As a widow who will have not only one  but two daughters in college in just a few months, I’ve been dutifully completing multiple financial aid forms on the off-chance that I may now qualify for a bit of assistance above the partial merit scholarships that my older daughter currently receives and that my younger daughter has been offered. Back when my husband was around, the process was easier – not just because my husband did the work of filling out the forms, but also because my husband’s status as a W-2 employee was most compatible with the kind of information requested by most financial aid offices.  Once the financial aid office had the W-2 in hand, they didn’t seem to care about gathering any more information about my law firm income (perhaps because my husband’s salary alone disqualified us from any aid).

But now that I’m the sole provider, my law firm tax returns are the only source of information that the college has to go by.  As a result, I don’t have a W-2 to upload (which the online forms request), and although I have multiple 1099s from my corporate and non-profit clients (which are also requested), they actually under-report my income given that at least 25 percent of my income comes from individual clients or tiny community groups who don’t complete 1099s for legal services.  So I’m not sure why it’s necessary for fifteen to twenty 1099’s to accompany my financial aid form.

Yet even as I’ve dutifully uploaded and sent forms, I’ve received follow up questions from the ten schools that my daughter has applied to asking for my W-2, my 1099s, my partnership income. When I call and attempt to explain that I’m a business owner taxed as a sole-prop – not an employee or an independent contractor, there’s radio silence in response (message to colleges: maybe you ought to staff your financial aid office with people who know what they’re doing – or else provide the students who are handling the calls with some training). Two weeks ago, I spent a full workday following up with the office and I expect another round sometime next week.

Focusing on these financial aid issues also got me thinking about the unhidden costs of running a small practice as a family’s sole provider that go unreported on financial aid forms. For example:

(1) Solos and smalls cover the cost of their health insurance.  Though tax deductions for premiums may be available for self-employed the deductions still won’t cover the entire coverage cost – not to mention dollars spent meeting those $5000 deductibles. Meanwhile, employees with health coverage subsidized by employers receive an effective benefit of several hundred dollars a month (i.e., the employer’s contribution to the cost) which isn’t taxed at all.

(2) Self-employed solos and smalls may have difficulty getting loans. As Realty Business News observed back in January “the current financial system was not set up with the self-employed in mind.” Most solos don’t have the kind of income documentation like W-2s that lenders want to see before granting a loan. The 2008 mortgage crisis only made matters worse as banks tightened the standards for all loans. As a result, solos and smalls paying for their kids college no longer have their homes as a safety net if they experience a cash flow crisis when tuition payments are due as they may not be able to access home equity at favorable rates or secure a smaller mortgage if they sell their existing home to downsize.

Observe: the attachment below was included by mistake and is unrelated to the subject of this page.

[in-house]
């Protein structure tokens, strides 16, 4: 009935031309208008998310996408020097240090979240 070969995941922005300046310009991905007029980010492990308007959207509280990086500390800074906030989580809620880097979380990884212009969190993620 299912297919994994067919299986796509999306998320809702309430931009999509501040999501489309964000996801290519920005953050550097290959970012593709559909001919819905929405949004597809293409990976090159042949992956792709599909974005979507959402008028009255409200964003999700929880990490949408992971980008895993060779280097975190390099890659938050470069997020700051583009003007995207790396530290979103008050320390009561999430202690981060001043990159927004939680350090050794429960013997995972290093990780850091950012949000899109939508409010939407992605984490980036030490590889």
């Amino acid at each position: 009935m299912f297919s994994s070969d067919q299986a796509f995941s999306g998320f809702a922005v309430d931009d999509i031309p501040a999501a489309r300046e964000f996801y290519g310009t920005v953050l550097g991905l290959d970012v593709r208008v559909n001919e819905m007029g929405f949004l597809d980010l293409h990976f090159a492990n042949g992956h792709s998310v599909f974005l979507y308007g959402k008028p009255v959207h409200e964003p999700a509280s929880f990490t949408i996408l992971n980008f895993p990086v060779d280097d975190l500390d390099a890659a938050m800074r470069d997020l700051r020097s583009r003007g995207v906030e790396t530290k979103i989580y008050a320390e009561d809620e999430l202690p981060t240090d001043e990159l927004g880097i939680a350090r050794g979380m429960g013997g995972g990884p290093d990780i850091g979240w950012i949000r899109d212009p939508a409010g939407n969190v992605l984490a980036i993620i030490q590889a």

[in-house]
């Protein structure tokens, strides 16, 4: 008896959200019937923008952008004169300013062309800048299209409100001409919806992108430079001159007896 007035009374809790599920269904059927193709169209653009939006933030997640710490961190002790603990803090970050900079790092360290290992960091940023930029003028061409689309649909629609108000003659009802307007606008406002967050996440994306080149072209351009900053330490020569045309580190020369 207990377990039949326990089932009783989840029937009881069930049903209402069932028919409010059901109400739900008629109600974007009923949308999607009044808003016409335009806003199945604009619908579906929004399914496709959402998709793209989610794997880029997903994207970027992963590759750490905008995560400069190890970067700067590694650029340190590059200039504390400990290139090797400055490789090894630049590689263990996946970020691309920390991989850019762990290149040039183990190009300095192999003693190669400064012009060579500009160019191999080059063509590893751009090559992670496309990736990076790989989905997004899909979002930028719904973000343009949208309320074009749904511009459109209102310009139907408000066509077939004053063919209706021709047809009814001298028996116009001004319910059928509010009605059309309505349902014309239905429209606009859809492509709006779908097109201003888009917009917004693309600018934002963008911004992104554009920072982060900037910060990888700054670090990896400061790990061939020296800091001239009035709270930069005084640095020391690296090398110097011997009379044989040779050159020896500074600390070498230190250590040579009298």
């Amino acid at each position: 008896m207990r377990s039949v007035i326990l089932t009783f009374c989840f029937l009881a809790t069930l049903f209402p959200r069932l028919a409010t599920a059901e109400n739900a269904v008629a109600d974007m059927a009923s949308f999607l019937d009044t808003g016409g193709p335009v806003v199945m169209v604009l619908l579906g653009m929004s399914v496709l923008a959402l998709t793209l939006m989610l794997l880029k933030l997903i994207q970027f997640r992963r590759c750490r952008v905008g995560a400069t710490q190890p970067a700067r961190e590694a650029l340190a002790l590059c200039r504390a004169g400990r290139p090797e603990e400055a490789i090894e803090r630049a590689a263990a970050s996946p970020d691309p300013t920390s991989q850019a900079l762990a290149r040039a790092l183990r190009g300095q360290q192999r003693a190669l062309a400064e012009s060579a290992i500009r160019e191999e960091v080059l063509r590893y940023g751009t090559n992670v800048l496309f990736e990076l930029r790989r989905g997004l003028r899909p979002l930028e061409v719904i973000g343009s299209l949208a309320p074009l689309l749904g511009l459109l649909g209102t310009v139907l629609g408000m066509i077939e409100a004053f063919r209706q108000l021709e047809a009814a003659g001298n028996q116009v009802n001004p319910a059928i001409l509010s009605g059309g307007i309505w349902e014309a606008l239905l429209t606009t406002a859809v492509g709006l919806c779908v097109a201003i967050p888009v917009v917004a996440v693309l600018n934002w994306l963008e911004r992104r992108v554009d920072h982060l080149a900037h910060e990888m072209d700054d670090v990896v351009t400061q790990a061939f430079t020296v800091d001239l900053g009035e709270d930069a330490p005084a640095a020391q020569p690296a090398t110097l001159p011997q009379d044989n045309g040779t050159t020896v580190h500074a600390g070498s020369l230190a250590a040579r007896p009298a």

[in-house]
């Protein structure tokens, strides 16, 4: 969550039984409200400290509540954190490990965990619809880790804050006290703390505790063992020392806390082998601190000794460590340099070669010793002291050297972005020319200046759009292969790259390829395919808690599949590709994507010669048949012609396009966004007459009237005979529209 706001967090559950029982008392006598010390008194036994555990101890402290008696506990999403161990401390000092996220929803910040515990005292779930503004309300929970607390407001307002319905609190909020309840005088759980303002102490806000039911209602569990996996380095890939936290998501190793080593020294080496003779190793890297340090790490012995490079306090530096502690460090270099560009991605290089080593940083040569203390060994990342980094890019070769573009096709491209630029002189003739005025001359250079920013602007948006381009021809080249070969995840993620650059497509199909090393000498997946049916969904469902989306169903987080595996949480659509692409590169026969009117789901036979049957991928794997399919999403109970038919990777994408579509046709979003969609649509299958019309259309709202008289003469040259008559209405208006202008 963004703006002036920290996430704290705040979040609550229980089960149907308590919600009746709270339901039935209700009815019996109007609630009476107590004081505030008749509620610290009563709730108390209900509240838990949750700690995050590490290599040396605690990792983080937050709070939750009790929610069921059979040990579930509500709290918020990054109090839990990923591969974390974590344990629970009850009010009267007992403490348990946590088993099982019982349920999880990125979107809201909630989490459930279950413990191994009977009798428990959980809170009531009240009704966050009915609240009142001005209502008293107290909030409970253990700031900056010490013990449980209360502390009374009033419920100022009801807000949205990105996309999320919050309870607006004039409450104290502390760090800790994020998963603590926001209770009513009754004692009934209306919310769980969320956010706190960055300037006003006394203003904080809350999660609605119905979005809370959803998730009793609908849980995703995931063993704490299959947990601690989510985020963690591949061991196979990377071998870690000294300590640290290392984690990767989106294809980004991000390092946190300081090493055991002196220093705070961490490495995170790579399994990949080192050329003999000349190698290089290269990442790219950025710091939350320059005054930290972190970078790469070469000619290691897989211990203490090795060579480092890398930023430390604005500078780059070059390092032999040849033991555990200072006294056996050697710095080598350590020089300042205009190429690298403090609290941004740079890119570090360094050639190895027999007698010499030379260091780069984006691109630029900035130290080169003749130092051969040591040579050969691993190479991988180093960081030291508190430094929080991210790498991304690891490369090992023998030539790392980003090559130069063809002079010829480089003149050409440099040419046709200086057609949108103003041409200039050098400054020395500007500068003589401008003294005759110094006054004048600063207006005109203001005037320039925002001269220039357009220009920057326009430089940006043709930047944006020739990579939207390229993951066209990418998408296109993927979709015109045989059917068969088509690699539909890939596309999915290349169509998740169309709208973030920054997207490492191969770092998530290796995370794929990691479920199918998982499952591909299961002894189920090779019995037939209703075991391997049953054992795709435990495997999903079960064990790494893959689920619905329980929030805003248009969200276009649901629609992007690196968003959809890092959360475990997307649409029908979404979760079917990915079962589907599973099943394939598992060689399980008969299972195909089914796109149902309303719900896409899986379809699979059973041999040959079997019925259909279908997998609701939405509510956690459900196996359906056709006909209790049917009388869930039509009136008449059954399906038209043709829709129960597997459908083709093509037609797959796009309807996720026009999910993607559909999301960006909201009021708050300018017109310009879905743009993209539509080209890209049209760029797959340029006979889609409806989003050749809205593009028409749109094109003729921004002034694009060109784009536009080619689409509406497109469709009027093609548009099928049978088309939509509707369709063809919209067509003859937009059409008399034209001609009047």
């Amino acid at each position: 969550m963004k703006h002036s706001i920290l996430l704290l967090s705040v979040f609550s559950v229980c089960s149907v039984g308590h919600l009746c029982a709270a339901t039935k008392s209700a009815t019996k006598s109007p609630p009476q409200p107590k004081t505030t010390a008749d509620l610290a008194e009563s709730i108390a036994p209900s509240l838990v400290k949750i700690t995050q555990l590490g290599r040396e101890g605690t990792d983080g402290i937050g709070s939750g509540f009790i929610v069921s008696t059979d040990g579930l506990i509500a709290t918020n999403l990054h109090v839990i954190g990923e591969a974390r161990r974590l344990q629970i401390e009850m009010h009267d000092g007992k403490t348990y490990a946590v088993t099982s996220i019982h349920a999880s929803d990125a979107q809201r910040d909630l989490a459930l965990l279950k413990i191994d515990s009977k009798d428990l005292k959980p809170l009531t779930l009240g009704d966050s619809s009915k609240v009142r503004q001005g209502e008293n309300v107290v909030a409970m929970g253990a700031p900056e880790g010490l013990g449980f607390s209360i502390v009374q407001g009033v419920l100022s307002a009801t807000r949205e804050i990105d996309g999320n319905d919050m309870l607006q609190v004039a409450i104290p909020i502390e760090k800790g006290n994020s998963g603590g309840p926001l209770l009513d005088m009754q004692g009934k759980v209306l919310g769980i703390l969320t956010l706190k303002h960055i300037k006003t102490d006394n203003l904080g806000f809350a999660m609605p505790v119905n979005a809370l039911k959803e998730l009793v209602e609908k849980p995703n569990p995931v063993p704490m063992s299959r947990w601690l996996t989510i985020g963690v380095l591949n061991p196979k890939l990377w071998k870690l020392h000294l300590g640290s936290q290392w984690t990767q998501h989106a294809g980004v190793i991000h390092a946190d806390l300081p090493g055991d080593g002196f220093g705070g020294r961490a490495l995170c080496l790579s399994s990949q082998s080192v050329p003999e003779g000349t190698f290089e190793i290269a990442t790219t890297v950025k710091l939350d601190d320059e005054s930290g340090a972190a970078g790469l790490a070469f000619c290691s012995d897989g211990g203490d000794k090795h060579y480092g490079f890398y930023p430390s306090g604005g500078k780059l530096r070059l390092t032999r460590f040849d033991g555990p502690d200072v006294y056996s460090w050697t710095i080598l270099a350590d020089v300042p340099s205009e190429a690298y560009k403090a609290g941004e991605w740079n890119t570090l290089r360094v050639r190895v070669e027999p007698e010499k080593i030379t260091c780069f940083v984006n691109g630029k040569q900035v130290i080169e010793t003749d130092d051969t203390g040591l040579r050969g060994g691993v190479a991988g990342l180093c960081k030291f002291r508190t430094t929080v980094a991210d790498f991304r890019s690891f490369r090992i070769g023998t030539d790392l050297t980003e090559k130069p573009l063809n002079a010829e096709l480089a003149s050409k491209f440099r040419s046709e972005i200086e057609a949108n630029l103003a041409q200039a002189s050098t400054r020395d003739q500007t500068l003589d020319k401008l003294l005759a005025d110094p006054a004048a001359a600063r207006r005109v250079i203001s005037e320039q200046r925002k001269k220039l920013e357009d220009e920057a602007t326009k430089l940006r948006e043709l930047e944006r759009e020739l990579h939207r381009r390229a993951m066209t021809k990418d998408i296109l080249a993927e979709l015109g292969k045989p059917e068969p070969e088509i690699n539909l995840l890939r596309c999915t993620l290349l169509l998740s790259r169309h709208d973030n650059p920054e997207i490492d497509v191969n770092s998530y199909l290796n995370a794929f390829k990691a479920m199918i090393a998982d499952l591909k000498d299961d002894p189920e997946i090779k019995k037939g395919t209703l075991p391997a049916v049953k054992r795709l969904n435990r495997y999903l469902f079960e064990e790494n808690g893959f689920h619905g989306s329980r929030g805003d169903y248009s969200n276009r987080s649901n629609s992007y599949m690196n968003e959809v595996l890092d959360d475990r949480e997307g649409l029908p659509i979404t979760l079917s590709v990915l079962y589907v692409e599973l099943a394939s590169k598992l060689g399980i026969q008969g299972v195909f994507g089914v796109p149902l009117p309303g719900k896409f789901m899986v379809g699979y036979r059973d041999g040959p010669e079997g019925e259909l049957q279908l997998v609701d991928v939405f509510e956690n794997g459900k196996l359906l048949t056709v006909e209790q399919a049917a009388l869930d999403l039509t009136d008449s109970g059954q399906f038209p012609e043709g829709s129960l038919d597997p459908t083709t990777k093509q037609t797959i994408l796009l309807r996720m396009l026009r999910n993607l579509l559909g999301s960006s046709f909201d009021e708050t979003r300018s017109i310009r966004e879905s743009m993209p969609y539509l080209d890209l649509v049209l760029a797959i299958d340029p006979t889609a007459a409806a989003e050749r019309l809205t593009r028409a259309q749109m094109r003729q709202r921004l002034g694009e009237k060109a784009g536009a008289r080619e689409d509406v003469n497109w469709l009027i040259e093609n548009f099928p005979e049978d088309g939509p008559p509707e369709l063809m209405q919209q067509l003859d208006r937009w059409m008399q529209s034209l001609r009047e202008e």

Fortunately, the less-than-ideal situation for self-employed seeking loans is improving. Among other things, as the gig economy grows, financial institutions now realize the need to adapt their current processes. Plus, new research shows that the prevailing assumptions of the self-employed as higher credit risks isn’t accurate.

(3) Solos and smalls who self-support their family – either as a widow like myself or a single parent without a partner in the picture – face a double whammy, lacking both access to credit and back-up income from a spouse. The higher risk can mean greater reliance on high-interest credit cards when times are tight – again, resulting in greater expenses that aren’t necessarily reflected on a financial aid form.

The college financial aid offices’ repeated requests for documentation of income that as a solo, I simply don’t have, is really just another one of life’s annoyances —  up there with other administrivia like probate, gathering documents for estate taxes and trust accounts . Ultimately, the “risk premium” of small firm practice isn’t substantial enough to move my financial application into the “needs aid” pile, or to make the difference between my daughters going to college or not (Best college investment advice ever: marry the smartest guy in the room who will sneakily foist his prodigious math skills on your daughters thus enabling them to qualify for partial merit scholarships). But for those solos and smalls and single parents who struggle a bit more, financial aid offices and other lenders ought to find a way to take account of the solo risk premium in awarding aid, and think about better adapting the process to the needs of the self-employed.


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